Monday, June 1, 2015

The Scent of Freshly Cut Timber

and other reflections on the olfactory facets of travel...

text to follow...

Monday, March 16, 2015

Yet More Soap! The Noblest of Toiletries...

Now that I have managed to cram all of my worldly possessions in a storage space measuring 8 ft x 8 ft x 10 ft--save the contents of three very heavy suitcases and a humongous and probably "against the rules" carry-on tote, I've decided to organize everything else as well, beginning with my photographic images. This has become necessary because now that I have commenced sherapop's big adventure, I am snapping photos like a ... gasp ... tourist!

In the past, I never took photos on my trips to far-away lands. Not in Japan, not in Ghana, not in Barbados, Trinidad, Jamaica, Argentina, anywhere in Europe, nowhere. Partly because I always felt that tourists spent way too much time figuring out how to get the best photos and not enough time looking at things. Partly probably because it used to be rather cumbersome to take photos. You had to buy film, for one. You had to buy the right kind of film. Then you had to develop the film, upon which you'd find that many of the photos were not really worth developing. You kept them, of course, but the whole tedious and expensive process had a strongly deterrent effect.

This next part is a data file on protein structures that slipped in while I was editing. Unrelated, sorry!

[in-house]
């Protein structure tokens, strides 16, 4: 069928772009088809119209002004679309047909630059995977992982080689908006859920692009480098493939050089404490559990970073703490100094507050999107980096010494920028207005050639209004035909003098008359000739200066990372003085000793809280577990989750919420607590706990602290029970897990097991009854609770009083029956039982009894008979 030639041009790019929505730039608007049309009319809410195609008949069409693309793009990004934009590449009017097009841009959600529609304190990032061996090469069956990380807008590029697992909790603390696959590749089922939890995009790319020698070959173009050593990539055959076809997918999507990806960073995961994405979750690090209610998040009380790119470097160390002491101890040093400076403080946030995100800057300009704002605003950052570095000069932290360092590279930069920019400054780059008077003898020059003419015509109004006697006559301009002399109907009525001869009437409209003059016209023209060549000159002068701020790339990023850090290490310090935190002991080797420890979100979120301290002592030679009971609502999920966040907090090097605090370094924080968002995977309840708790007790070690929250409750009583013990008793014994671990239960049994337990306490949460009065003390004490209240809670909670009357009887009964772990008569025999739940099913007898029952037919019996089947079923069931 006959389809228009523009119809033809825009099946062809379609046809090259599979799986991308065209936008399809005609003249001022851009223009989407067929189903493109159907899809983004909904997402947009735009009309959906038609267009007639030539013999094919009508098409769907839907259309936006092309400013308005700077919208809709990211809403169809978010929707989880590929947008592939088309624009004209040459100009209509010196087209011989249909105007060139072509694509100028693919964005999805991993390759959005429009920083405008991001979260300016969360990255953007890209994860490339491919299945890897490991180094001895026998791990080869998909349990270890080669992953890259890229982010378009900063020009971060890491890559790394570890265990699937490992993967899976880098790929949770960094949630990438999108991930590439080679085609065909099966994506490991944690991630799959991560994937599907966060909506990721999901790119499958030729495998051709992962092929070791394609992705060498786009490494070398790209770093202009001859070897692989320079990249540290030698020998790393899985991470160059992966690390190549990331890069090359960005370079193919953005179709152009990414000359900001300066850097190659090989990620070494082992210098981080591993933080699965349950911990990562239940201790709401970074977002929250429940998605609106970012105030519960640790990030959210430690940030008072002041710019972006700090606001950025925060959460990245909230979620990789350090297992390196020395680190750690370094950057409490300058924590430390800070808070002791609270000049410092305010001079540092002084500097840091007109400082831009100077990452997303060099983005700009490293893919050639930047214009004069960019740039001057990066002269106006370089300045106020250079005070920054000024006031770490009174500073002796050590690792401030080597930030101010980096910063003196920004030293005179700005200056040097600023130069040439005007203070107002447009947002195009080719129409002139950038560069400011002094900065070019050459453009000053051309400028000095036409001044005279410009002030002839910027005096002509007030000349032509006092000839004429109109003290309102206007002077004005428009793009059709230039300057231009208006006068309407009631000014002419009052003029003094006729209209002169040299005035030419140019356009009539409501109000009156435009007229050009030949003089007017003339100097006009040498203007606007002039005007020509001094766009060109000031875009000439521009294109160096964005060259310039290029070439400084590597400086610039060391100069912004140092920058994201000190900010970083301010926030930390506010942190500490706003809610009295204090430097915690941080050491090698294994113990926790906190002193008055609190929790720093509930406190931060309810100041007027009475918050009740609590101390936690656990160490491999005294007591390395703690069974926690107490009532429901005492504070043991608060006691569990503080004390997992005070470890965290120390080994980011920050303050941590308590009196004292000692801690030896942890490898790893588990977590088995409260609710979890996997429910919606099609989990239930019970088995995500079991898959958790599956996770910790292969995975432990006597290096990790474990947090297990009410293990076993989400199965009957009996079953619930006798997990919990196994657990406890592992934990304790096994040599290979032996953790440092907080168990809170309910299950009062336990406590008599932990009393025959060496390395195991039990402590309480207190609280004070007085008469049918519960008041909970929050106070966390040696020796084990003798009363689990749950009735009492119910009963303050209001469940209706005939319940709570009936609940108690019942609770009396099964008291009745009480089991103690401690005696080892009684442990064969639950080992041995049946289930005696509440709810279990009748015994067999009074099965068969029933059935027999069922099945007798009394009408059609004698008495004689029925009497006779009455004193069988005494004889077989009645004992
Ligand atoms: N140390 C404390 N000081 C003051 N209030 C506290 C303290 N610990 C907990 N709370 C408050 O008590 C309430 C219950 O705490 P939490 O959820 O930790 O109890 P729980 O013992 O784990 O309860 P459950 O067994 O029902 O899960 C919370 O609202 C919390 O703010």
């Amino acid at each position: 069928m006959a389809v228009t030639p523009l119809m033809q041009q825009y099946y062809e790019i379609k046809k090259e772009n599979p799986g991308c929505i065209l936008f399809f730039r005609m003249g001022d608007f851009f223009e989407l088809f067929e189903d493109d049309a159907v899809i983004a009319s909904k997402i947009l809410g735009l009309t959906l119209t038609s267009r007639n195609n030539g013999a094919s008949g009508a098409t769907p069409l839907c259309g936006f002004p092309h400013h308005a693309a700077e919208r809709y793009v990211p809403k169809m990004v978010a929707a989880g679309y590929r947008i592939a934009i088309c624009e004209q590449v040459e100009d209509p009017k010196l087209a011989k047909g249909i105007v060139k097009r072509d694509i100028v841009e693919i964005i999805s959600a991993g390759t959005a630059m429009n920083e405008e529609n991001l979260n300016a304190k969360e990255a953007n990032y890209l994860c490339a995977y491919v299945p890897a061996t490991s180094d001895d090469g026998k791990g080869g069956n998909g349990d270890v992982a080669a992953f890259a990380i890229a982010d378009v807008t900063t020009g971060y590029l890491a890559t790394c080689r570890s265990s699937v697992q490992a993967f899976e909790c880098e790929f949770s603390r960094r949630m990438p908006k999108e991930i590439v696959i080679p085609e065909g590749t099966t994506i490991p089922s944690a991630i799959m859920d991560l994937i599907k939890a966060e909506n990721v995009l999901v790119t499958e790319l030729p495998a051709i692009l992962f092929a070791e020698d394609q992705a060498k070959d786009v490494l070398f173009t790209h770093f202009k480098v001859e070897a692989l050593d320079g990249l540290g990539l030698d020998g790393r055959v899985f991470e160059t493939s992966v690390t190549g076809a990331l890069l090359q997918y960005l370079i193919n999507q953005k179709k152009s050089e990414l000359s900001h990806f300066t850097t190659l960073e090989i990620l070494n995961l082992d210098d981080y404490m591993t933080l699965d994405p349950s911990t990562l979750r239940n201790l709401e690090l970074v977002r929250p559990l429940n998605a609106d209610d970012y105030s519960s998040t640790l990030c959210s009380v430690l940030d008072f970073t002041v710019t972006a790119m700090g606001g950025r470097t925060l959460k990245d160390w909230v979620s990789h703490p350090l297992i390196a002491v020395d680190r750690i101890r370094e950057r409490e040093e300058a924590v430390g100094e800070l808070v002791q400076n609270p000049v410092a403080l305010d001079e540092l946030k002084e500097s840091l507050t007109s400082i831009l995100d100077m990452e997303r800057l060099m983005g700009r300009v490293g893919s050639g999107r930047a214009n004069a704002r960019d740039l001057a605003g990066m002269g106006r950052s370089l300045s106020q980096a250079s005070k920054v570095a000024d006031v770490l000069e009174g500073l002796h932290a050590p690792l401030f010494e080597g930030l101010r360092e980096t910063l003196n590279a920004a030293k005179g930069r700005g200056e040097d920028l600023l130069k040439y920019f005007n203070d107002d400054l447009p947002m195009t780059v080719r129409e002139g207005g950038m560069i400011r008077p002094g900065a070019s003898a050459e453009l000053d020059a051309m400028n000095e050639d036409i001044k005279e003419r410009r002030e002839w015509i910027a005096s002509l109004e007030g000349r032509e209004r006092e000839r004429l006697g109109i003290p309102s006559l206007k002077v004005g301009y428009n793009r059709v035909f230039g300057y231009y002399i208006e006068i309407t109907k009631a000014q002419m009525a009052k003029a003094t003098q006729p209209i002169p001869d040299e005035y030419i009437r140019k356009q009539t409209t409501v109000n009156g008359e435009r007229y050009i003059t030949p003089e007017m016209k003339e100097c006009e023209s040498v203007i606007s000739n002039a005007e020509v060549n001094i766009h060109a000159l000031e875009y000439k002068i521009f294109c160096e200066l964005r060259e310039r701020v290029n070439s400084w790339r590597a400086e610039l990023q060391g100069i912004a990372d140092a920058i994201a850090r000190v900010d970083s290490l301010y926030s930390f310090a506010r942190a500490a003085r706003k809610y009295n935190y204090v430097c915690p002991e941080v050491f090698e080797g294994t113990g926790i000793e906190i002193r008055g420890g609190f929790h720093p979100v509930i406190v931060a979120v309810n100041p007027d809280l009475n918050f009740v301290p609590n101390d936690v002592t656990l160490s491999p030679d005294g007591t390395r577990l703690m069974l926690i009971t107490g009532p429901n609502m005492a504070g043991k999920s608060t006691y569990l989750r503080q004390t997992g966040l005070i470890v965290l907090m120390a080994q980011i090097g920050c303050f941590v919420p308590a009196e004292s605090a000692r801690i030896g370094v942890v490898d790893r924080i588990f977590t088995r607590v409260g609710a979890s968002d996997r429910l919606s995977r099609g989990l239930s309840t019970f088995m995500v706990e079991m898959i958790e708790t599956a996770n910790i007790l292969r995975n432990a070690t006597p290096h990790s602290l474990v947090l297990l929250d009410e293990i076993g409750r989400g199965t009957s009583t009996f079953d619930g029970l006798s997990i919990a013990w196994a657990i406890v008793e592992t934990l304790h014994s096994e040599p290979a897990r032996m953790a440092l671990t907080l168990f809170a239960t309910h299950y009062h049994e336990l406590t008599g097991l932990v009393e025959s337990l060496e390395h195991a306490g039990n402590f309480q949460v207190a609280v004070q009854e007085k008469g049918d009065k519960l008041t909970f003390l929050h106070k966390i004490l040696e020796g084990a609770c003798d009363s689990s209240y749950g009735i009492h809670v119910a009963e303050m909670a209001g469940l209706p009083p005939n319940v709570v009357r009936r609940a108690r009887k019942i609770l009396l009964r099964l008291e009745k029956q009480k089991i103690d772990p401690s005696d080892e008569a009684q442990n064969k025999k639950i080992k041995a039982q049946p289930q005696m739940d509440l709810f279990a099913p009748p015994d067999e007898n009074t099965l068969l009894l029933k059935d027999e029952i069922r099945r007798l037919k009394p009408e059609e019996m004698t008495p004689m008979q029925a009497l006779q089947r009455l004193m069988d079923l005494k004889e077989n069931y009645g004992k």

Not so anymore. Now you can snap one hundred photos and be happy with ten of them and not have wasted anything at all. Yes, digital photography has made everyone into a photographer. Well, perhaps only to the extent that the internet has turned everyone into a writer (ahem). You don't even need a camera, though I have one, because I have yet to join the i-phone craze. Perhaps another day, but for now I still have a "dumb phone" and take pictures on a smart camera,  Nikon Coolpix, which honestly was one of the best investments I ever made. I had to bring it with me to New Zealand, because everything in this place is stunningly beautiful, and it's so far-flung that nearly no one is going to come here to visit me. Hard to believe, but it's not overhyped!

I was a bit daunted by the prospect of doing this, until some kind soul introduced me to Pixelresizer software. What a relief to be able to diminish file sizes by folders instead of one image at a time! So here I am organizing my ever-expanding collection of photographs on Flickr, and I found these entries in the Soap series:

So, yes, it can be truthfully said that I like soap!

Look carefully at the next image, and you'll see the bars I brought with me! Yeah, I know...

My only real defense is that I'll be here for eight months!

Part 1

Part 2

Sunday, February 15, 2015

More Pictures of Lily...

Wednesday, February 11, 2015

Pictures of Lily